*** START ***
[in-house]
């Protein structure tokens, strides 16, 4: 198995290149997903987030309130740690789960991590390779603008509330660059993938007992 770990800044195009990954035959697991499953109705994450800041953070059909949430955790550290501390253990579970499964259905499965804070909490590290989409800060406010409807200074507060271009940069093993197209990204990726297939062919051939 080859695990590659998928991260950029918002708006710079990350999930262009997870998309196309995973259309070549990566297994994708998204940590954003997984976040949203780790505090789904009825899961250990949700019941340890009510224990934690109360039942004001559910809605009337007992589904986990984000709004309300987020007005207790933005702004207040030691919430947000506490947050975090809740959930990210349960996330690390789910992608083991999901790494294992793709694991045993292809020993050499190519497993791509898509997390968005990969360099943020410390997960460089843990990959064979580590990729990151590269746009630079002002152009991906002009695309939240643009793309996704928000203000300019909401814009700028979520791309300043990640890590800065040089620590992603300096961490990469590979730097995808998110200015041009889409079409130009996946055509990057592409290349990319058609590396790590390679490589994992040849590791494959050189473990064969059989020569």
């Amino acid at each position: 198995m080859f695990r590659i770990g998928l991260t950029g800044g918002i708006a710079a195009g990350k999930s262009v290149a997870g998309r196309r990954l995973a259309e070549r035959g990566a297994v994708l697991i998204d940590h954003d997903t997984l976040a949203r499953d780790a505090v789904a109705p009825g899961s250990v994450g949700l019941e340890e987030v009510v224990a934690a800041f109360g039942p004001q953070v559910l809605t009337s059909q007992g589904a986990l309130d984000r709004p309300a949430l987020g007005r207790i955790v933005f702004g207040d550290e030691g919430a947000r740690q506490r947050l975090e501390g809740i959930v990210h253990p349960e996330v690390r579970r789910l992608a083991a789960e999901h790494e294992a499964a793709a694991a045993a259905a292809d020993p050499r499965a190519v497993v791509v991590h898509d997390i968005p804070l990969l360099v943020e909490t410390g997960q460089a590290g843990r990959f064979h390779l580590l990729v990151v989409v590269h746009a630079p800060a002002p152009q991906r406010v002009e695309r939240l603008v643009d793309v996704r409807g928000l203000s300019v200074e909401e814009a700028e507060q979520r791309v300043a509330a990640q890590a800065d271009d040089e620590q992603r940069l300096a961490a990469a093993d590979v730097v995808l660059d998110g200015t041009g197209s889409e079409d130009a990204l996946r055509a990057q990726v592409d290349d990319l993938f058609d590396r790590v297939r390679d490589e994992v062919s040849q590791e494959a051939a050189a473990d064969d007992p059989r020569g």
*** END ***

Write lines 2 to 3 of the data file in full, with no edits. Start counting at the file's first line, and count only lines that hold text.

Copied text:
């Protein structure tokens, strides 16, 4: 198995290149997903987030309130740690789960991590390779603008509330660059993938007992 770990800044195009990954035959697991499953109705994450800041953070059909949430955790550290501390253990579970499964259905499965804070909490590290989409800060406010409807200074507060271009940069093993197209990204990726297939062919051939 080859695990590659998928991260950029918002708006710079990350999930262009997870998309196309995973259309070549990566297994994708998204940590954003997984976040949203780790505090789904009825899961250990949700019941340890009510224990934690109360039942004001559910809605009337007992589904986990984000709004309300987020007005207790933005702004207040030691919430947000506490947050975090809740959930990210349960996330690390789910992608083991999901790494294992793709694991045993292809020993050499190519497993791509898509997390968005990969360099943020410390997960460089843990990959064979580590990729990151590269746009630079002002152009991906002009695309939240643009793309996704928000203000300019909401814009700028979520791309300043990640890590800065040089620590992603300096961490990469590979730097995808998110200015041009889409079409130009996946055509990057592409290349990319058609590396790590390679490589994992040849590791494959050189473990064969059989020569």
């Amino acid at each position: 198995m080859f695990r590659i770990g998928l991260t950029g800044g918002i708006a710079a195009g990350k999930s262009v290149a997870g998309r196309r990954l995973a259309e070549r035959g990566a297994v994708l697991i998204d940590h954003d997903t997984l976040a949203r499953d780790a505090v789904a109705p009825g899961s250990v994450g949700l019941e340890e987030v009510v224990a934690a800041f109360g039942p004001q953070v559910l809605t009337s059909q007992g589904a986990l309130d984000r709004p309300a949430l987020g007005r207790i955790v933005f702004g207040d550290e030691g919430a947000r740690q506490r947050l975090e501390g809740i959930v990210h253990p349960e996330v690390r579970r789910l992608a083991a789960e999901h790494e294992a499964a793709a694991a045993a259905a292809d020993p050499r499965a190519v497993v791509v991590h898509d997390i968005p804070l990969l360099v943020e909490t410390g997960q460089a590290g843990r990959f064979h390779l580590l990729v990151v989409v590269h746009a630079p800060a002002p152009q991906r406010v002009e695309r939240l603008v643009d793309v996704r409807g928000l203000s300019v200074e909401e814009a700028e507060q979520r791309v300043a509330a990640q890590a800065d271009d040089e620590q992603r940069l300096a961490a990469a093993d590979v730097v995808l660059d998110g200015t041009g197209s889409e079409d130009a990204l996946r055509a990057q990726v592409d290349d990319l993938f058609d590396r790590v297939r390679d490589e994992v062919s040849q590791e494959a051939a050189a473990d064969d007992p059989r020569g």